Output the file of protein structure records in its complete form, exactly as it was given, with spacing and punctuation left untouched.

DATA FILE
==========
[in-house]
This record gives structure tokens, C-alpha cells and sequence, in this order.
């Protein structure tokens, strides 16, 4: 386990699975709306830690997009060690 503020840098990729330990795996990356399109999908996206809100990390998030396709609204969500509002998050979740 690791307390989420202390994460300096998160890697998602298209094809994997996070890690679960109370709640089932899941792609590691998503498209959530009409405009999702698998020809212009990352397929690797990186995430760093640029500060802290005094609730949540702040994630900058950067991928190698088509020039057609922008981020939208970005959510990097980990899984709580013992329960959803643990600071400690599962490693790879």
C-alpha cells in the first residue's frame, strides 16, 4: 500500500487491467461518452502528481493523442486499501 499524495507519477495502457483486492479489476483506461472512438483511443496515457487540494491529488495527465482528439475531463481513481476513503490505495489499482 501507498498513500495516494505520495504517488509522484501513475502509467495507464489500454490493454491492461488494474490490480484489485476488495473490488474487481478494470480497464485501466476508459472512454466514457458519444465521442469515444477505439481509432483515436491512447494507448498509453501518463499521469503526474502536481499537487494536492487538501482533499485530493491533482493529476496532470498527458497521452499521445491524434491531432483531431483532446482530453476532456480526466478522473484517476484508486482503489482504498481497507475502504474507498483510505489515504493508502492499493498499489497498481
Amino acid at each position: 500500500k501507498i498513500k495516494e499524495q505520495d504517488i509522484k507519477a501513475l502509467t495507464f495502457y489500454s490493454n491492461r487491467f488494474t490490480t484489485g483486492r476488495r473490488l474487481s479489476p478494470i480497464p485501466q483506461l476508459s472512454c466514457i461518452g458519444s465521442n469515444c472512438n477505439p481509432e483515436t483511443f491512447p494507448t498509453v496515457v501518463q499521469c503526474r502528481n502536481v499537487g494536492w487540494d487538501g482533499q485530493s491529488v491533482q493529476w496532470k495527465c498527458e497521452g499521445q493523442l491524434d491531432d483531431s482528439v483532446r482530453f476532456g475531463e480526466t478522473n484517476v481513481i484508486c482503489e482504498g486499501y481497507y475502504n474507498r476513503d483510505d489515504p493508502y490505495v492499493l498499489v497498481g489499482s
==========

[in-house]
This record gives structure tokens, C-alpha cells and sequence, in this order.
């Protein structure tokens, strides 16, 4: 386990699975709306830690997009060690 503020840098990729330990795996990356399109999908996206809100990390998030396709609204969500509002998050979740 690791307390989420202390994460300096998160890697998602298209094809994997996070890690679960109370709640089932899941792609590691998503498209959530009409405009999702698998020809212009990352397929690797990186995430760093640029500060802290005094609730949540702040994630900058950067991928190698088509020039057609922008981020939208970005959510990097980990899984709580013992329960959803643990600071400690599962490693790879």
C-alpha cells in the first residue's frame, strides 16, 4: 500500500487491467461518452502528481493523442486499501 499524495507519477495502457483486492479489476483506461472512438483511443496515457487540494491529488495527465482528439475531463481513481476513503490505495489499482 501507498498513500495516494505520495504517488509522484501513475502509467495507464489500454490493454491492461488494474490490480484489485476488495473490488474487481478494470480497464485501466476508459472512454466514457458519444465521442469515444477505439481509432483515436491512447494507448498509453501518463499521469503526474502536481499537487494536492487538501482533499485530493491533482493529476496532470498527458497521452499521445491524434491531432483531431483532446482530453476532456480526466478522473484517476484508486482503489482504498481497507475502504474507498483510505489515504493508502492499493498499489497498481
Amino acid at each position: 500500500k501507498i498513500k495516494e499524495q505520495d504517488i509522484k507519477a501513475l502509467t495507464f495502457y489500454s490493454n491492461r487491467f488494474t490490480t484489485g483486492r476488495r473490488l474487481s479489476p478494470i480497464p485501466q483506461l476508459s472512454c466514457i461518452g458519444s465521442n469515444c472512438n477505439p481509432e483515436t483511443f491512447p494507448t498509453v496515457v501518463q499521469c503526474r502528481n502536481v499537487g494536492w487540494d487538501g482533499q485530493s491529488v491533482q493529476w496532470k495527465c498527458e497521452g499521445q493523442l491524434d491531432d483531431s482528439v483532446r482530453f476532456g475531463e480526466t478522473n484517476v481513481i484508486c482503489e482504498g486499501y481497507y475502504n474507498r476513503d483510505d489515504p493508502y490505495v492499493l498499489v497498481g489499482s